It sucks. I mean, it suuuuuuhhhhhhhhhcks. It’s a depressing, sad, defeating place to spend your time. This infotainment screen belongs in a Journey, not in a R/T Challenger. It’s not even purposefully minimalistic, like the stereo system found in the 2012/2013 Boss 302. It’s just cheap —if you want the real uConnect screen, it’s gonna cost you another grand. And it doesn’t get better elsewhere inside the Chally’s interior — materials are visibly bargain-oriented. In fact, there’s only one teensy little redeeming factor contained within.


Okay, this is an admittedly terrible picture, but hopefully you can make out that little “SPORT” button on the console. That button, my friends, is the key to unlocking the aural masterpiece that is the Dodge Challenger R/T. One little push, and bam, the exhaust becomes a cacophonous symphony, thanks to higher shift points from the 8-speed.

But whereas the ZF transmission and the Pentastar seem to be a match made in heaven, the 5.7 and the ZF are more like a match made on Tinder — they never actually talk to each other. The transmission always wants to upshift before your ears think it should. Just when you’re starting to make a nice little ruckus, nope, sorry, we’re shifting now! For true aural enjoyment, you’ll want to take care of the shifting yourself. For hot 0-to-60 runs, you’ll want to follow the expertise of the gentleman in this thrilling video below:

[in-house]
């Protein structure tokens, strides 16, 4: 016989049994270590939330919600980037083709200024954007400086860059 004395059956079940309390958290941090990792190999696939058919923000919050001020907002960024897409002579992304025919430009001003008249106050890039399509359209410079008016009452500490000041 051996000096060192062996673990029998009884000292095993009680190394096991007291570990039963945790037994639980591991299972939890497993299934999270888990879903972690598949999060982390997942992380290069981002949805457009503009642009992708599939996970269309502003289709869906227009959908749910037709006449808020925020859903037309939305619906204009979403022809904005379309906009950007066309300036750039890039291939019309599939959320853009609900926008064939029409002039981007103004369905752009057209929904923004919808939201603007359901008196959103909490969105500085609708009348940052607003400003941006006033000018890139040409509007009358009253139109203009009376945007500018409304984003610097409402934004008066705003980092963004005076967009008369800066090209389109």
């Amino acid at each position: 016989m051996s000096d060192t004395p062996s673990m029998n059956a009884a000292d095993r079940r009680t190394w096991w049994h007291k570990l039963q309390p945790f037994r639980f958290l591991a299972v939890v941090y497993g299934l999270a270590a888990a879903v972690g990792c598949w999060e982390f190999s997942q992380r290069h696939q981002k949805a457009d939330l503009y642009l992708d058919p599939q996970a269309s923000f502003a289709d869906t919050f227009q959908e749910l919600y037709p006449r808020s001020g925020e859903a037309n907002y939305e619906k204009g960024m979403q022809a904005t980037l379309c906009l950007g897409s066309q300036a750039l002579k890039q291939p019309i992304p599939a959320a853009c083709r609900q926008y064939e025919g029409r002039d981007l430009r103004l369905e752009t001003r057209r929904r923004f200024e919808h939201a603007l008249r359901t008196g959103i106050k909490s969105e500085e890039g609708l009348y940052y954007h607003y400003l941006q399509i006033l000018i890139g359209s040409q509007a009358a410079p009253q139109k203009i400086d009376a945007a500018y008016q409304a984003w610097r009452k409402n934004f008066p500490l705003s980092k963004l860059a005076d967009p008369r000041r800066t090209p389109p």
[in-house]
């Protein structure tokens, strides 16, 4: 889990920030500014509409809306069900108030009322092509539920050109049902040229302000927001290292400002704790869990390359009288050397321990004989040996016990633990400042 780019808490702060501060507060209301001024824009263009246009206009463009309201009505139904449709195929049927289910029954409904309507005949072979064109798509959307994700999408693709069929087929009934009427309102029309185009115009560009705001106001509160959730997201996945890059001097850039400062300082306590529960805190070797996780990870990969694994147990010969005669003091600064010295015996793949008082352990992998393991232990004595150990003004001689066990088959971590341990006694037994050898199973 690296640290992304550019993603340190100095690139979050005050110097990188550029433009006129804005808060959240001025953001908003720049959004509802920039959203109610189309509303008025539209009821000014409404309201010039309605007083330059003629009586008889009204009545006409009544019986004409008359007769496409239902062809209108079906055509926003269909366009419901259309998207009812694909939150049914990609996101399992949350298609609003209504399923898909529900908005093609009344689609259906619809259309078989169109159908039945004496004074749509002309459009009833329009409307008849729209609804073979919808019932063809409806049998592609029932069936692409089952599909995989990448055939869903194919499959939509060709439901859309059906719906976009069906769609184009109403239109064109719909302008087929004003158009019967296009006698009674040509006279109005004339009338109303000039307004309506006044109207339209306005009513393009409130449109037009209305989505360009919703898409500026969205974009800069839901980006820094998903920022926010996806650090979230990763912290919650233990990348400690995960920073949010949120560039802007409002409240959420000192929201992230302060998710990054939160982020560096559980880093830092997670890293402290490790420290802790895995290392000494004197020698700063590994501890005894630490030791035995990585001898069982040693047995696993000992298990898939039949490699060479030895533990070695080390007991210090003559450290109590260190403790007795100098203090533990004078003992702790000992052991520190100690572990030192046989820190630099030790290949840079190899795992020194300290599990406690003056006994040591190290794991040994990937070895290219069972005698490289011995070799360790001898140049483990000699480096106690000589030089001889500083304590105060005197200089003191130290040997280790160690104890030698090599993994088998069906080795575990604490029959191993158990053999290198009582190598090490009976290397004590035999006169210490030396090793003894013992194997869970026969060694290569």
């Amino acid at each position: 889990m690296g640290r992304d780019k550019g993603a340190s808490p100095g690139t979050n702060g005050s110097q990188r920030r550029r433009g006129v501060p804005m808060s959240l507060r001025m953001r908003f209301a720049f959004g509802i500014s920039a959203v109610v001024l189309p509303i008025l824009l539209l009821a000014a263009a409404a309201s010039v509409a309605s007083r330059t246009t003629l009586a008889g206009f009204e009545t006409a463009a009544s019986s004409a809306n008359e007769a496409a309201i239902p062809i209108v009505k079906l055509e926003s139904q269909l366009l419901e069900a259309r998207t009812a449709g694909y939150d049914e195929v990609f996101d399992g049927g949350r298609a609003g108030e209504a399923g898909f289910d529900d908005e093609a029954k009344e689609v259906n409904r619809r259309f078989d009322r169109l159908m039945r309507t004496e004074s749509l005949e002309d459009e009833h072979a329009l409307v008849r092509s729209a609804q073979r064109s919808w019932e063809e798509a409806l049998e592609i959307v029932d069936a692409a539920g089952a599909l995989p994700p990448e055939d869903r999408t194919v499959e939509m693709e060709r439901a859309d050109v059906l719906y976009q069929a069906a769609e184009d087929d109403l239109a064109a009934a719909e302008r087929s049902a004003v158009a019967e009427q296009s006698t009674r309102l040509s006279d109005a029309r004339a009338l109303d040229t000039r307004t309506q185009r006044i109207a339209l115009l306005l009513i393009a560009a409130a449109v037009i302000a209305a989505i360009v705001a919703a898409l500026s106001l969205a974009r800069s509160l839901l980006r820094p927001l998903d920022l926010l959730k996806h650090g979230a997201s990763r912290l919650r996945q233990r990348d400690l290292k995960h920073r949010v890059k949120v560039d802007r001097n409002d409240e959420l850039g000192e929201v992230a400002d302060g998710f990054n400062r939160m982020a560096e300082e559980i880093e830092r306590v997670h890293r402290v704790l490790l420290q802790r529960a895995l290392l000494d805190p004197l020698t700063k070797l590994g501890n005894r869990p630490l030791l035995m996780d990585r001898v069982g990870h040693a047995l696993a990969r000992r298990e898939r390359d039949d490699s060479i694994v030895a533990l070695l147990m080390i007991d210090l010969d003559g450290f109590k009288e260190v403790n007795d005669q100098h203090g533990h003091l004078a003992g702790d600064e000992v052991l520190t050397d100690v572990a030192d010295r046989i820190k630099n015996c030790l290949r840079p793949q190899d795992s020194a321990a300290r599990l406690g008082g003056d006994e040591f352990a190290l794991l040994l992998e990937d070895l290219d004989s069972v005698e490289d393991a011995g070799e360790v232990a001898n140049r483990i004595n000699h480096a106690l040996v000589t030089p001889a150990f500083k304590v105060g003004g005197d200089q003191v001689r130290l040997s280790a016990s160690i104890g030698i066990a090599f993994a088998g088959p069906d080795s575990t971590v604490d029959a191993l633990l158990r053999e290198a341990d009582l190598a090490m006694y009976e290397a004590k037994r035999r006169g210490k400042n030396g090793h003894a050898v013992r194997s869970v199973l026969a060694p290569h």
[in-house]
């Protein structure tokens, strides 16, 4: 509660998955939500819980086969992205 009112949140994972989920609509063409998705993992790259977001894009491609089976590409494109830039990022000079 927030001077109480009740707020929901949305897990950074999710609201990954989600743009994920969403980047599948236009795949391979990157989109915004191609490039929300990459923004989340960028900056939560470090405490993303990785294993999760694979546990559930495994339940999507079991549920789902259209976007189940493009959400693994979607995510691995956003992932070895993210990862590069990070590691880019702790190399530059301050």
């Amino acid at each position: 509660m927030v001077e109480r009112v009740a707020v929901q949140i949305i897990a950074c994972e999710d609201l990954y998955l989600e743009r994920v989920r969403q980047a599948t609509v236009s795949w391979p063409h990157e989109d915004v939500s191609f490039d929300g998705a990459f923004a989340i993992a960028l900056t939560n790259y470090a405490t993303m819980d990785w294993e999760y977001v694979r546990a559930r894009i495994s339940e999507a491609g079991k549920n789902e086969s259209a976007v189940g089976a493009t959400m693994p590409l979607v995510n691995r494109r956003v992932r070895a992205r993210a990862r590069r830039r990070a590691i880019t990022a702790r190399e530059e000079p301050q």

The square 245 all-season tire setup does nothing to inspire performance driving in the hearts of men. The rears will break loose under any significant throttle, and the fronts wash out rather easily. They do, however, make excellent squealy sounds from a standing start, and when driving around the mean streets of Miami, the combination of the roaring 5.7 and the smoke and keening from the tires at red lights will make you an instant target of Dade County’s finest.

Unfortunately, that’s the only time anybody will take note of you in the Challenger R/T. The sheer ubiquitous nature of the Challenger, virtually visually unchanged for a decade, means that a car that might have gotten you some looks back in the day is now the social equivalent of an Altima. Nobody will mistake the R/T for a Hellcat Widebody, either in looks or sound.

All that being said, there’s an excellent case to be made for the base model of the Challenger R/T as a daily driver. With all the incentives currently offered, a Chally just like my rental can be had for $31,430, and that’s before a single bit of negotiation takes place. Add a real infotainment system and some summer tires, and you’re still at just over $33k — or, in other words, exactly the average US new car transaction price. For that, you get a car that will run a mid 13 in the 1/4, sounds like the business, and gets, well, horrible gas mileage. I averaged about 19 mpg. However, it can actually be used for four adults, and will allow you to put more than one suitcase in the trunk.